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HEREDITARY (2018) – CINEMA REVIEW

HEREDITARY (2018) – CINEMA REVIEW

Directed by: Ari Aster

Produced by: Kevin Frakes, Ridley Scott, Buddy Patrick

Written by: Ari Aster

Starring: Toni Collette, Alex Wolff, Milly Shapiro, Ann Dowd, Gabriel Byrne

Music by: Colin Stetson

Cinematography: Pawel Pogorzelski

**MAY CONTAIN SPOILERS**

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I’m tempted to do two reviews of this movie. Because there’s a minority part of me that feels its bravura and beautifully crafted horror film; but the majority part just could not get over the illogical and surreal elements which unhinge the carefully plotted family tragedy it promised to be. Nonetheless, the writer and director Ari Aster is clearly an ultra-talented filmmaker who deserves much praise for creating a series of impressively creepy scenes throughout. Still, he does throw a lot of ideas at the wall hoping they stick so many critics will probably love Hereditary, unfortunately it lost me some way through due to a major plot and tonal turn which, while foreshadowed, did not really make any emotional sense.

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The story begins with the Graham family mourning the death of Annie Graham’s (Toni Collette) mother. From beginning to the end Collette’s portrayal is absolutely incredible and she deserves any awards that are coming to her. Indeed, Collette anchors the film with moving and incredibly dramatic performance. Her character is very empathetic suffering tragedy after tragedy and attempting to come to terms with the devastation life brings.  She is ably supported by Gabriel Byrne as her husband; while Alex Wolff and Milly Shapiro offer excellent support as their troubled kids. Shapiro especially is well cast as the unstable teenage girl who may or may not have some darker force within her.

The film begins slowly and creeps along for forty minutes or so building dread and atmosphere. Collette has some fine speeches about grief and family relationships and this is where the writing is very strong. These scenes showcase Collette’s acting ability before the action takes a vicious twist with one grandstanding horror moment half-way through. This is where, in my view, the film suddenly started to become lop-sided and full of debateable plot-holes. Don’t get me wrong, if you read the film as a supernatural fantasy full of surreal and dream logic like the cinema of Luis Bunuel and David Lynch, you can swallow much of what happens in the final act.  Moreover, symbolically and thematically Hereditary is very strong with issues relating to grief and dysfunctional family relationship very well explored. However, due to a ridiculous final act where the film moves away from this my empathy for the family was lost in a number of wildly over-the-top scenes, which while scary, made little sense in my humble opinion.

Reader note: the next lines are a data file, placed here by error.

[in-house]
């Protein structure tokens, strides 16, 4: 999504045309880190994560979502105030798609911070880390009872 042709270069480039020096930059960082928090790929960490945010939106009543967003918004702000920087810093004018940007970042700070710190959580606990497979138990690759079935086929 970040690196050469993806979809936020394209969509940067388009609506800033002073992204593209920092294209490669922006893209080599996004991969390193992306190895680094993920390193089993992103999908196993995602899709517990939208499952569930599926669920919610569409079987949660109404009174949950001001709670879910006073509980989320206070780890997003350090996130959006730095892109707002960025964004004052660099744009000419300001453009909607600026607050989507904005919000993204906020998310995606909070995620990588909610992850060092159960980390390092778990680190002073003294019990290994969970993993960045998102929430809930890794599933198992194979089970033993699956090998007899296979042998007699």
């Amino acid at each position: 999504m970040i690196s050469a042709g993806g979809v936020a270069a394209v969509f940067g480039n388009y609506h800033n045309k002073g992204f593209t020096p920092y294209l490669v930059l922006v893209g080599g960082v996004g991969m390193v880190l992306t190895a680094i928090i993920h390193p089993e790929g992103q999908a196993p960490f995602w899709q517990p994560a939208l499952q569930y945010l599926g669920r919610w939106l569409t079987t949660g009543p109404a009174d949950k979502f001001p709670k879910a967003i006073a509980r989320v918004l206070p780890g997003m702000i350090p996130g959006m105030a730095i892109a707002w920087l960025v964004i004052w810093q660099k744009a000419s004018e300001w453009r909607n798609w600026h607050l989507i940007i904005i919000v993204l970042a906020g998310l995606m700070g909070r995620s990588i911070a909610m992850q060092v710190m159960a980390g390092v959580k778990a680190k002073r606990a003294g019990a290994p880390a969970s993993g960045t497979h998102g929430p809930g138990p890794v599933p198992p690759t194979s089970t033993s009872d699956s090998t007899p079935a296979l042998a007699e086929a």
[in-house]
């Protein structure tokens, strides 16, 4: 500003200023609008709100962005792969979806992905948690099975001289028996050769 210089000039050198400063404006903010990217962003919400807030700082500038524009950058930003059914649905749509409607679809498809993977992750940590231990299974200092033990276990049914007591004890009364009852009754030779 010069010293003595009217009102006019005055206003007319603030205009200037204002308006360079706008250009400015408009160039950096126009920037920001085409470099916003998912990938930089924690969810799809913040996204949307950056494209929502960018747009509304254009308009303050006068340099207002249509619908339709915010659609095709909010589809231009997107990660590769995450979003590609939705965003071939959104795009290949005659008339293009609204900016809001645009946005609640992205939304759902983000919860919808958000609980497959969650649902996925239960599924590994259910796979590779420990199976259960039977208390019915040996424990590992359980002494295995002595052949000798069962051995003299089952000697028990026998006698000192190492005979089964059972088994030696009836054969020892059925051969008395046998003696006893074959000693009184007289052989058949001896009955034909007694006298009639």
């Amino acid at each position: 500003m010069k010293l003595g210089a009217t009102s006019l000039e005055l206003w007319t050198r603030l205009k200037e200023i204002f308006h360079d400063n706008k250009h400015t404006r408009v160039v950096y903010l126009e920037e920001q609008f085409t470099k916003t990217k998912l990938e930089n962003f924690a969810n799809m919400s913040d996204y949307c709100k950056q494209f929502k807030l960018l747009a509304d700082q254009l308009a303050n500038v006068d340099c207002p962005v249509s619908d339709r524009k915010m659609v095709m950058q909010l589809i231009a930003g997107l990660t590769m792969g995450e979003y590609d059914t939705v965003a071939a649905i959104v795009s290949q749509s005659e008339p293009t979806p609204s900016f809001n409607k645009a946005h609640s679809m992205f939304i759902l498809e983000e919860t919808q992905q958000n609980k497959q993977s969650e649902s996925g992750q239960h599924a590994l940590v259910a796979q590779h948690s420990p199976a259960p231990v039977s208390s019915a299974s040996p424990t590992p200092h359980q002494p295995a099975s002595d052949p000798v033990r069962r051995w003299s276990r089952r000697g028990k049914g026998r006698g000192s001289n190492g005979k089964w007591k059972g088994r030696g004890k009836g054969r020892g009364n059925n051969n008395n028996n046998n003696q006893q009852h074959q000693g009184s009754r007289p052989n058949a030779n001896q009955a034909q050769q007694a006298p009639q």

Hereditary-Trailer

Hereditary (2018) is a “Mother” of a horror film!!  Indeed, it has much in common with last year’s divisive work of cinema directed by Darren Aronofsky called Mother (2017). Like Mother (2017) it is a brilliantly directed horror story with great acting throughout, that alas, falls apart at the end with narrative illogic, plot-holes and a laughable denouement. It’s a shame because the first half of Hereditary is beautifully set up. The visual style involving miniatures, shadows, weird dolls’ head and bird decapitations is creepy and very impressive. However, the filmmaker’s fantastic work is destabilised by a narrative desire to twist the film into something pretty crazy. Yet, Ari Aster deserves much praise for taking risks in the horror genre and his and Collette’s craft are of the highest order; at least until the ending.

(Mark 7.5 out of 11)